German Thursday August 21st
So with school just starting I completely failed at updating the blog. I made these recipes back at the end of August when Alison let to go home for a weekend. Since Alison was going to be gone I didn’t want to do anything extravagant. Also lately it had been feeling like fall outside, so I decided that I would make a warm drink and maybe some cookies.
After researching traditional forms of hot chocolate (blog to come sometime in the future) I found that mulled wine is a favorite beverage during winter, especially around Christmas and Halloween.
Mulled wine is a beverage usually made with red wine (Port and Claret are traditional choices) along with various mulling spices and raisins. It is served either hot or warm and can be alcoholic or non-alcoholic.
In 1st century Rome wine was first recorded as spiced and heated. As the Romans travelled, conquered, and traded all over Europe the legions brought their recipes to the Rhine and Danube Rivers and the Scottish border.
Mulled Wine German Style
Glühwein is roughly translated as “glow wine,” from the hot irons once used for mulling. Since Germans have only recently started celebrating Halloween this beverage has been traditionally offered during the Christmas holidays. You can find it at any of the Christmas markets. At the Christmas markets they come in holiday mugs. The oldest documented glühwein was attributed to Count John IV of Katzenelnbogen who was the first grower of Riesling grapes during the early to mid 1400s.
Glühwein is usually prepared from red wine, and then heated and spiced with cinnamon sticks, cloves, star aniseed, citrus, sugar, and sometimes vanilla pods. Occasionally it will be drunk with a shot of rum or other liquor. In some parts of Germany instead of using grape wine fruit wines such as blueberry and cherry wine will be used. There is also a white wine variation, but it is far less popular.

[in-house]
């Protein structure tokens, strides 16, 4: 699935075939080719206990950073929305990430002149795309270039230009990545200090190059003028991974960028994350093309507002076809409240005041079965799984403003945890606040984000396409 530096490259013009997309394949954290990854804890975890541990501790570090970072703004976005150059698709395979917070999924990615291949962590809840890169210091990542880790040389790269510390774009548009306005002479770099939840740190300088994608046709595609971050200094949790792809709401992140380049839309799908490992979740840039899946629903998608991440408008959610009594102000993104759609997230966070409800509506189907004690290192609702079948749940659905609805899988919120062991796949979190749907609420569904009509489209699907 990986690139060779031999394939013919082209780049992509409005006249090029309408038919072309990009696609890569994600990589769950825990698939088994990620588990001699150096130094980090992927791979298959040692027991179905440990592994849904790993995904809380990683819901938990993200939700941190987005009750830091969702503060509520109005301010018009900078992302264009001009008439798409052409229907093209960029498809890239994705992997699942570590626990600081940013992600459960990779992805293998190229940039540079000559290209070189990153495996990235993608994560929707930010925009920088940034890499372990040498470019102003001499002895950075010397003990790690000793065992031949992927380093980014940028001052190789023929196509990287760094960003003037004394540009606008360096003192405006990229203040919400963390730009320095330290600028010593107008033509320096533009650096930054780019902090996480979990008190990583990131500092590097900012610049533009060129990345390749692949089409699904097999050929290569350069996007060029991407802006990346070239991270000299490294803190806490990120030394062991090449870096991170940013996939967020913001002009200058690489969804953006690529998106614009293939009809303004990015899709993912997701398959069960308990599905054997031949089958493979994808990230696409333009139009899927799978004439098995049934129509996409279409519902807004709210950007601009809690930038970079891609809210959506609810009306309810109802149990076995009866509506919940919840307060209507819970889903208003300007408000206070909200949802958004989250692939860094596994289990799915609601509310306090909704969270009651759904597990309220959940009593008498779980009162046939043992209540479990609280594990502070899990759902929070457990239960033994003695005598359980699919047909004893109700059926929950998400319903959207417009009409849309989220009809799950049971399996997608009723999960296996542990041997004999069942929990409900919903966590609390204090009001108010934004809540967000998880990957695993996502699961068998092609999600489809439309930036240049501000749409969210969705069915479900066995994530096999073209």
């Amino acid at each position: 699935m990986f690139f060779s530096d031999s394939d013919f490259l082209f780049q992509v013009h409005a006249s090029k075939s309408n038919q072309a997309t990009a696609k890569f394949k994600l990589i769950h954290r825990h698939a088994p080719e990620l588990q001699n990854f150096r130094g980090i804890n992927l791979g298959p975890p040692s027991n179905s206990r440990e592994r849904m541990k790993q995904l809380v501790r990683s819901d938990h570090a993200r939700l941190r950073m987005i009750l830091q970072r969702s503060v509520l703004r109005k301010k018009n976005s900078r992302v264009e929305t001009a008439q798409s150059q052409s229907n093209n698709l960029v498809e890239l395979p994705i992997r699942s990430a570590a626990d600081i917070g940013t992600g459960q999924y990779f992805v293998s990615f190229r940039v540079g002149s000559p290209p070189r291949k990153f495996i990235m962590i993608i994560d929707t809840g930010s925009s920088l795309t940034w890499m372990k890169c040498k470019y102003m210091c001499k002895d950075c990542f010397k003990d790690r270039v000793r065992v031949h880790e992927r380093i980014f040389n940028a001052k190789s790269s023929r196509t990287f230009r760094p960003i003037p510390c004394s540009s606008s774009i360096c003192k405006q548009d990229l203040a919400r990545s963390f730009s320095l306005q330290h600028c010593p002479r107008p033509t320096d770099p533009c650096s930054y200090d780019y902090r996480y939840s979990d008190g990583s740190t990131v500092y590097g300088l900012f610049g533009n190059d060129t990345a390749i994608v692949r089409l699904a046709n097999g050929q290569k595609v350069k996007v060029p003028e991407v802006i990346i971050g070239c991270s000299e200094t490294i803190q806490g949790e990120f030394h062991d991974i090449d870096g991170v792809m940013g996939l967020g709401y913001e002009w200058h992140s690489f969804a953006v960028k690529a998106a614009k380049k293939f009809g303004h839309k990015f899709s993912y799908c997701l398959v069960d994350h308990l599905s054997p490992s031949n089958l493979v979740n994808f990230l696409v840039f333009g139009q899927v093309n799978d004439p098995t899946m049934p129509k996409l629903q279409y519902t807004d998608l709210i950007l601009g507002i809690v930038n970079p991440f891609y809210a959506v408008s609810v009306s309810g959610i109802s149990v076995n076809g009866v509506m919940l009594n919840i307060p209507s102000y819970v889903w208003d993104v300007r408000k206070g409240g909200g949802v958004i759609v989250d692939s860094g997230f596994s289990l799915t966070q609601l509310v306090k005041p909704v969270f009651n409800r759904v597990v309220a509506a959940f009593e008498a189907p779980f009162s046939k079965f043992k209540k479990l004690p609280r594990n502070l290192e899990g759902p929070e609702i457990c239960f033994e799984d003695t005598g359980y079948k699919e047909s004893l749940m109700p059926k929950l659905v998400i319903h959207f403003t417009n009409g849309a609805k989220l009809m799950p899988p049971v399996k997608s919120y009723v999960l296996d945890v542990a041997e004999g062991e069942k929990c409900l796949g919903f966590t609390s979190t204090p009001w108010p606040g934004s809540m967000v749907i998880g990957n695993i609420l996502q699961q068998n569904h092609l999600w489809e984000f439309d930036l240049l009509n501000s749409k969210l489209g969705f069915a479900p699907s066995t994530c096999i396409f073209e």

Another variation of glühwein is the Feuerzangenbowle. It has the same recipe, but the only difference is that a rum-soaked sugarloaf is set on fire and allowed to drip into the wine.
So for this week I made Glühwein (non-alcoholic version) with Glühweinplätzchen. Glühweinplätzchen are a chococolate chip cake cookie that uses some of the Glühwein in the batter and icing. So if you’re making Glühwein I highly recommend using the extra drink to make these cookies. They pair very well and the cookies are extremely light and flavorful.
Glühwein (Non-Alcoholic Version)
- 4 cups apple juice
- 2 cups brewed black tea
- 2 tablespoons granulated sugar
- 1 lemon
- 1 orange
- 1 cinnamon stick
- 2 cloves
- Slowly heat the apple juice and tea in a pan.
- Squeeze the juice from the lemon and orange into the pan. Keep the fruit peels.
- Add the sugar, fruit peel, and spices into the pan and heat without boiling (about 20 minutes).
- Carefully strain the mixture through a sieve and serve.
NOTE: When I made this I put the mixture on low heat and allowed it to heat for at least an hour. That way the cinnamon and cloves could really contribute their flavors.
Makes one large cookie sheet
- 1 cup butter or margarine
- ½ cup granulated sugar
- 4 eggs
- 2 and ¼ cups flour (all-purpose)
- 2 teaspoons baking powder
- 1/3 lb chocolate, grated (NOTE: I recommend dark chocolate with 75% or higher cocoa)
- ½ cup Glühwein
- 1 cup powdered sugar
- 2 tablespoons Glühwein (for the icing)
- Preheat oven to 350°F. Add foil to line the bottom and side of a cookie sheet.
- Beat butter with sugar until creamy.
- Add eggs, one at a time, mixing well.
- Add flour, baking powder, chocolate, and Glühwein, mixing everything well.
- Spread batter onto cookie sheet.
- Bake for 12 minutes or until wooden pick inserted in center come out clean.
- Let cool.
- For icing, mix together the powered sugar and Glühwein until it is the proper spreading consistency. Brush over the cooled cookie.
- Allow for the icing to set. Then cut the cookie into bars or a traditional diamond shape and serve.